Anti-radar missiles do not have the capability to intercept the Starstreak, the high velocity of the device decreases the time for successful employment of any probable countermeasure, such as the beam tactic or lighting the control laser origin with sight destructive combat zone laser. Finally, the direction-indicating laser has a small energy rank, which renders recognition (and, thus, countermeasure) more complicated for a laser detection receiver device.

Supporting Systems - Firing Systems
The Starstreak High Velocity Missile is carried in a closed up launch cylinder. For the purpose of firing, such a cylinder is connected to a target-seeking element. The one who operates the system follows the target by means of the target seeking element's optically steadied display. Once fired the first phase rocket motor ignites which launches the missile from the cylinder. However, it is exhausted prior to getting out of the cylinder - for the purpose of shielding the missile operator.

Once the missile is at a harmless distance from the operator, the second phase rocket motor will fire. This one quickly speeds up the missile to burn out speed of approximately Mach 3.5, at a distance of 400 meters from the operator. As the second phase is used up, the three dart sub-munitions are out. Each dart is made up of a revolving fore-body with two canard fins connected to a non-revolving back installation including four fins. In addition, the back installation contains the electronic components that direct the missile device. The missiles are controlled (for the indication of the direction) by two laser beams into a 2D matrix by the target seeking element. The laser is adjusted in relation to its situation in the anticipated medium. Such adjustment is identified by each of the sub-munitions. In this manner, it makes it possible for the missile device to find out any course-plotting adjustment. The sub-munitions turn by slowing down for a split second the revolving fore-body with a clasp. Next, the front arms guide the projectile in the proper direction. The three sub-munitions take off in a configuration approximately 1.5 meters in radius, and have sufficient kinetic power to move to hit a target dodging at 9G at 7 kilometers.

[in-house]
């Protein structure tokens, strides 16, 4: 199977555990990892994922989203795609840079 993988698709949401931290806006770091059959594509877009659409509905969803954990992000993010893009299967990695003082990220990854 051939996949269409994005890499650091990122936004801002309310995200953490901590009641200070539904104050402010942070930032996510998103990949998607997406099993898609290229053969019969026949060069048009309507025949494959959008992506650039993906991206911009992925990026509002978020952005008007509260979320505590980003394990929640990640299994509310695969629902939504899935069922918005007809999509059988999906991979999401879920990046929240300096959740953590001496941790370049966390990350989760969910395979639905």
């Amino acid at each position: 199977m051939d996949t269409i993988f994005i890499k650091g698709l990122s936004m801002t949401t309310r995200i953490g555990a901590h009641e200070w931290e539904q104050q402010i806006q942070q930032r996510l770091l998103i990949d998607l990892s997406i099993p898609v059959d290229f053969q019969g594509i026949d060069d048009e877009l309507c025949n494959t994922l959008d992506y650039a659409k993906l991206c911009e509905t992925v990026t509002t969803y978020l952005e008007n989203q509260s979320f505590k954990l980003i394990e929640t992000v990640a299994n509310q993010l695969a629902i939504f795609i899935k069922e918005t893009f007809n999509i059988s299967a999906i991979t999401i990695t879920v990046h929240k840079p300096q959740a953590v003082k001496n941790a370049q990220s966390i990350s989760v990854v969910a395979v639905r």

Once the collision with the target takes place, a delayed action fuze activates, which makes it possible for the missile to break through the target before the unstable warhead sets off. The tungsten covering is intended to disintegrate and generate the greatest damage in the interior of the target.


Starstreak Variants - Upgrades
We can count five variants to the Starstreak HVM. One is the Starstreak SP HVM (Self-Propelled High Velocity Missile). It is fixed with a roof-installed Air Defence Alerting Device (ADAD) made available by Thales Optronics. It is transported on an Alvis Stormer AFV. The infrared scanner and processor of such device offer rapid target finding, while the system mechanically slides the weapon sight on the mark. The employment this device will for s short time call for the transporting vehicle to be at a stop. The second is the above-mentioned LML. It is triggered from a Lightweight Multiple Launcher (LML) including three missiles set for firing. One can use it as a stationary launch device or placed on a light motor vehicle, for instance a Land Rover.

A third variant is MANPADS, which is transportable by man and the operator activates it from his shoulder. The man-transportable shoulder-launched Starstreak is put together and set to shoot in a small number of seconds. Preparation for shooting means snipping a target-seeking unit on the missile container. The fourth is ATASK (Air-to-Air Starstreak), which is activated while airborne, from a helicopter. Finally, the fifth is Seastreak, with two alternatives tried - one similar to the Lightweight Multiple Launcher and the other one being a move-in weapon device with no less than twenty-four missiles.